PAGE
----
Rachel Martin

Rachel Martin is host of Morning Edition, as well as NPR's morning news podcast Up First, along with Steve Inskeep and David Greene.

Before taking on this role in December 2016, Martin was the host of Weekend Edition Sunday for four years. Martin also served as National Security Correspondent for NPR, where she covered both defense and intelligence issues. She traveled regularly to Iraq and Afghanistan with the Secretary of Defense, reporting on the U.S. wars and the effectiveness of the Pentagon's counterinsurgency strategy. Martin also reported extensively on the changing demographic of the U.S. military – from the debate over whether to allow women to fight in combat units – to the repeal of Don't Ask Don't Tell. Her reporting on how the military is changing also took her to a U.S. Air Force base in New Mexico for a rare look at how the military trains drone pilots.

Martin was part of the team that launched NPR's experimental morning news show, The Bryant Park Project, based in New York — a two-hour daily multimedia program that she co-hosted with Alison Stewart and Mike Pesca.

In 2006-2007, Martin served as NPR's religion correspondent. Her piece on Islam in America was awarded "Best Radio Feature" by the Religion News Writers Association in 2007. As one of NPR's reporters assigned to cover the Virginia Tech massacre that same year, she was on the school's campus within hours of the shooting and on the ground in Blacksburg, Va., covering the investigation and emotional aftermath in the following days.

Based in Berlin, Germany, Martin worked as a NPR foreign correspondent from 2005-2006. During her time in Europe, she covered the London terrorist attacks, the federal elections in Germany, the 2006 World Cup and issues surrounding immigration and shifting cultural identities in Europe.

Her foreign reporting experience extends beyond Europe. Martin has also worked extensively in Afghanistan. She began reporting from there as a freelancer during the summer of 2003, covering the reconstruction effort in the wake of the U.S. invasion. In fall 2004, Martin returned for several months to cover Afghanistan's first democratic presidential election. She has reported widely on women's issues in Afghanistan, the fledgling political and governance system and the U.S.-NATO fight against the insurgency. She has also reported from Iraq, where she covered U.S. military operations and the strategic alliance between Sunni sheiks and the U.S. military in Anbar province.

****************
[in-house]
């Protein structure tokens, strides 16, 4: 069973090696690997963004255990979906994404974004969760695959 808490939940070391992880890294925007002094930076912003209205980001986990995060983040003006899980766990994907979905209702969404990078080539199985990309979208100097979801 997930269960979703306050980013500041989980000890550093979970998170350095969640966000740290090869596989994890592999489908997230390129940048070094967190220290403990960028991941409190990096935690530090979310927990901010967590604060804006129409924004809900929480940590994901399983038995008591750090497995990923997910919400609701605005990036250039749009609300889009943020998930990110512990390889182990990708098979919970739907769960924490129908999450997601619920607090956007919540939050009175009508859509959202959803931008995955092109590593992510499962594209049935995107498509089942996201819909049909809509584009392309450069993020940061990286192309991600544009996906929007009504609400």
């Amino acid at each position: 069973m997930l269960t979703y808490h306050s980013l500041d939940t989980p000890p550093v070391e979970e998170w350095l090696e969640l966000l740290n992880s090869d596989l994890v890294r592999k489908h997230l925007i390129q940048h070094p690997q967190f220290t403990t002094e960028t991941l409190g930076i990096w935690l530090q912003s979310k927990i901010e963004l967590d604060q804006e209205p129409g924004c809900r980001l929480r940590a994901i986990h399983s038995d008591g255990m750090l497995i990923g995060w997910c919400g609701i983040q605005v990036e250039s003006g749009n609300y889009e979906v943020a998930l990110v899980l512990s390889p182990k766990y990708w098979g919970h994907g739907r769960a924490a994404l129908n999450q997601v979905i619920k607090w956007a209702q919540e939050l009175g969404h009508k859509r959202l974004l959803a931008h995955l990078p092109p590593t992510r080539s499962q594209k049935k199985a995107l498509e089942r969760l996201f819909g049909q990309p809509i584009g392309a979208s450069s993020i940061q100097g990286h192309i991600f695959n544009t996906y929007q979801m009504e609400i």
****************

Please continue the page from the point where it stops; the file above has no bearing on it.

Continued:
Martin started her career at public radio station KQED in San Francisco, as a producer and reporter.

She holds an undergraduate degree in political science from the University of Puget Sound in Tacoma, Washington, and a Master's degree in International Affairs from Columbia University.

With the phrase "quid pro quo" all over the news right now, Morning Edition is looking at the nature of favors. Tell us about a time you needed someone to do you a favor — or a time when you did a favor for someone. ​What kind of expectations did you have? Were those expectations met?

Maybe you've offered to cover for a sick co-worker, or taken your neighbor's kids to soccer practice. Did you expect anything from them in return? Think of a time you've been in a bind and needed someone to help you out. Did you do anything in return?

The U.S. is likely to keep some troops in northern Syria. The acting U.S. ambassador to Ukraine is to testify in the impeachment inquiry. Justin Trudeau wins a second term as Canada's prime minister.

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The agreement to pause fighting between Turkish and Kurdish forces for five days expires tomorrow.

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As the U.S. ambassador to the European Union, Gordon Sondland has an important job, though it's not a position that makes someone a household name.

So how has he become a crucial player in the controversy that could jeopardize the Trump presidency?

Julie Andrews knows she's been lucky.

She's worked hard, yes, but she's also lived long enough to realize that her success was not just the result of that work. It was also borne out of opportunity — and the opportunities that came early in her career changed everything.

Julie Andrews' first film performance was her role in Mary Poppins; her next, The Sound of Music. As it turns out, even a Hollywood icon can feel insecure about her early performances.

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The fear among many in the region was if the U.S. got out of the way in Syria, some longtime U.S. allies would be vulnerable. And that is now happening.